The gastrointestinal (GI) tract is a complex organ system derived from a simple hollow long tube generated in early human development. The GI tract is developed by a series of complex mutual interactions among several types of cells derived from all three germ layers during development (1). Intestinal epithelial tissues are derived from the definitive endoderm (DE), which is differentiated into the foregut, midgut, and hindgut (Figure 1). The foregut gives rise to the esophagus, stomach and upper duodenum, while the midgut and hindgut give rise to the lower duodenum-proximal transvers colon and the distal transverse colon-rectum, respectively (2). The endoderm forms a sheet-like simple epithelium adjacent to the mesoderm, and their morphological dynamics give rise to the gut tube. Smooth muscles, and the vascular system are derived from the mesoderm, whereas the enteric nervous system is derived from the neural crest migrated along the gut tube. Regional identities of the DE originate from the reciprocal signaling involving growth factors such as WNTs, fibroblast growth factors (FGFs), and bone morphogenetic proteins (BMPs). Several tissue specific transcription factors such as SOX2 and PDX1 in the stomach and CDX2 in the intestine have already been identified (2) (Figure 1). The HOX genes are a well-known gene cluster that plays a role in vertebrate anterior to posterior (A-P) patterning. BMP signaling regulates HOX genes that are expressed and regulate A-P patterning in vertebrate gut development (3). GI diseases affect any section of the GI tract from the esophagus to the rectum. In vitro modeling systems for the human GI tract allow studies on physiological functions as well as severe intestinal disorders including digestive system neoplasia, inflammatory bowel diseases, and congenital diseases such as Hirschsprung’s disease.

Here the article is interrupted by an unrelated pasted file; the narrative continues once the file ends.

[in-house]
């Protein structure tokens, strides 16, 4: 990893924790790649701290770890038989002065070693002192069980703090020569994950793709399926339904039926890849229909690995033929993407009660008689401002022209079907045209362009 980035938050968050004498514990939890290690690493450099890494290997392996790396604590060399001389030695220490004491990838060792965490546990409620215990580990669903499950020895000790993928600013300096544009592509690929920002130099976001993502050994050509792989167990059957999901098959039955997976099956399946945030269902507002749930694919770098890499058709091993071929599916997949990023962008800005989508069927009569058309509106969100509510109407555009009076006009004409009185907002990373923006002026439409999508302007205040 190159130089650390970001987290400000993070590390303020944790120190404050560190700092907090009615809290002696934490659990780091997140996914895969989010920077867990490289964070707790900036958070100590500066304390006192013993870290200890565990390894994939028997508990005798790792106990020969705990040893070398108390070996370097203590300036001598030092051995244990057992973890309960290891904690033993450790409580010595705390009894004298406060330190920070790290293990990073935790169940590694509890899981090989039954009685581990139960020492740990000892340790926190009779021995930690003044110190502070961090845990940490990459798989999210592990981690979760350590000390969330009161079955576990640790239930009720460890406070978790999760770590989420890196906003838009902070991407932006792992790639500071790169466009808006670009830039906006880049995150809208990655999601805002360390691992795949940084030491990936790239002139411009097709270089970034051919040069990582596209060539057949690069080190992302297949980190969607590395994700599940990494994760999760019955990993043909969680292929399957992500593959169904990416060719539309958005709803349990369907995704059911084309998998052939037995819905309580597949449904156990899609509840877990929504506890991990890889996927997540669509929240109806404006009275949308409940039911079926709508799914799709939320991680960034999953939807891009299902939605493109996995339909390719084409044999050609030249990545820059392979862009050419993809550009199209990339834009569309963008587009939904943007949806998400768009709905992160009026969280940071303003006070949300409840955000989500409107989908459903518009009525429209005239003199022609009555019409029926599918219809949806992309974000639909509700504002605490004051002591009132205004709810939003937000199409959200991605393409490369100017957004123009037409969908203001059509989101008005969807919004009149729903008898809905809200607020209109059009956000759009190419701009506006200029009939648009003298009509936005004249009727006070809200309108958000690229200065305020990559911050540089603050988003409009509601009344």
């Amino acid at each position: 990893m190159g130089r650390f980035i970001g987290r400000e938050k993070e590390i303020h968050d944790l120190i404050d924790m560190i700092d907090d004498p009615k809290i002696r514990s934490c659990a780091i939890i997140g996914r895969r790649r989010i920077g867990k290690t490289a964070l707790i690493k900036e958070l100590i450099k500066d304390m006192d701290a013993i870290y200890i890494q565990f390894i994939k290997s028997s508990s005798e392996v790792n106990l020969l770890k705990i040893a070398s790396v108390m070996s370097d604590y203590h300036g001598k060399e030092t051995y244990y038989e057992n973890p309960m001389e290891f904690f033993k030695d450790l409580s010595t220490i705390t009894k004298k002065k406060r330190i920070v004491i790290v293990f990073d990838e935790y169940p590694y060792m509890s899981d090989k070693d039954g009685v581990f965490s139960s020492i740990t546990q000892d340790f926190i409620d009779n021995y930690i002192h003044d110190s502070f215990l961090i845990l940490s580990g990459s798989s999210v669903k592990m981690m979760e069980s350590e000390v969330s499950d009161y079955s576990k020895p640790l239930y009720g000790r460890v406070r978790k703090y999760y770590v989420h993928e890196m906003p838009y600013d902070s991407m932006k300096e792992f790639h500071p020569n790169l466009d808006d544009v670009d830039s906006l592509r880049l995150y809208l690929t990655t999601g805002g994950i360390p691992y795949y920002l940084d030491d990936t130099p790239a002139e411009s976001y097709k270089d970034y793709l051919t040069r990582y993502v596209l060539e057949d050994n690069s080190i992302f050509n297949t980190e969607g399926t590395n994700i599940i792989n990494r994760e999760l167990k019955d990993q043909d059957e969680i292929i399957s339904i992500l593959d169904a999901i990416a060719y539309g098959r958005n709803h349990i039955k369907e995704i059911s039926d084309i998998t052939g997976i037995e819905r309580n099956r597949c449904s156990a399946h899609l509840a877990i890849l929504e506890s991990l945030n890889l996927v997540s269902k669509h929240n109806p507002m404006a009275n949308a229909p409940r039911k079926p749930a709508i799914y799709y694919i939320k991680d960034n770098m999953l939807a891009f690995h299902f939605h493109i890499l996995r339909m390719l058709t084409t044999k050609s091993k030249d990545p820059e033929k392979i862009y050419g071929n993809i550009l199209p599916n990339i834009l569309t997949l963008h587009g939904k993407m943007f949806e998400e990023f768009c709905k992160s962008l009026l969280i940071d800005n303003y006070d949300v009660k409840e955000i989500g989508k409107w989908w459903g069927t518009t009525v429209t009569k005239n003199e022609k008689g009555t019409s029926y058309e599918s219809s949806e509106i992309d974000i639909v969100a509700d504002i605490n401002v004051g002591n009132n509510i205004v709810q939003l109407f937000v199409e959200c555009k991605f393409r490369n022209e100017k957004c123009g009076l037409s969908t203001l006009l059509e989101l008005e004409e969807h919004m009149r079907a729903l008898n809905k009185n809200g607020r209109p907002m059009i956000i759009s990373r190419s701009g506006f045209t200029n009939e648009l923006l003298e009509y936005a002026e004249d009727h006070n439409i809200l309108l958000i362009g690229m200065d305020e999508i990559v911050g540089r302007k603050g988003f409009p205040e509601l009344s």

As various types of cells in the GI tract are derived from all three germ layers, it has been difficult to study human intestinal development and disease modeling in vitro. Stem cell technology provides great opportunities to generate organ-like structures in vitro. In 2009, Sato et al. first generated a three-dimensional (3D) and self-organizing epithelial structure of the human gut from adult intestinal stem cells (4). In the last few years, researchers have struggled to create 3D organs, called “organoids”, including the intestine from human pluripotent stem cells (hPSCs) by mimicking their development (5,6). Organoids possess the following characteristics: (I) they consist of multiple tissue-specific cell types; (II) they form a functionally arranged structure as that in vivo; and (III) they show the organ-specific function of the living organism (7). Organoids are small and simple, but they can be used to study human developmental systems because they recapitulate human development, and have the advantage of mimicking the in vivo the state more closely than a monolayer model of human cells in vitro. GI organoids from hPSCs provide a platform for studying human intestinal diseases and for pharmacological testing. However, there are many issues including the necessity of supplementing with a variety of proliferation/differentiation signaling factors at different stages and long periods of cultivation, resulting in complicated operation. Moreover, the formation of a vasculature system is not included; thus, large sizes and long-term cultures are difficult to maintain.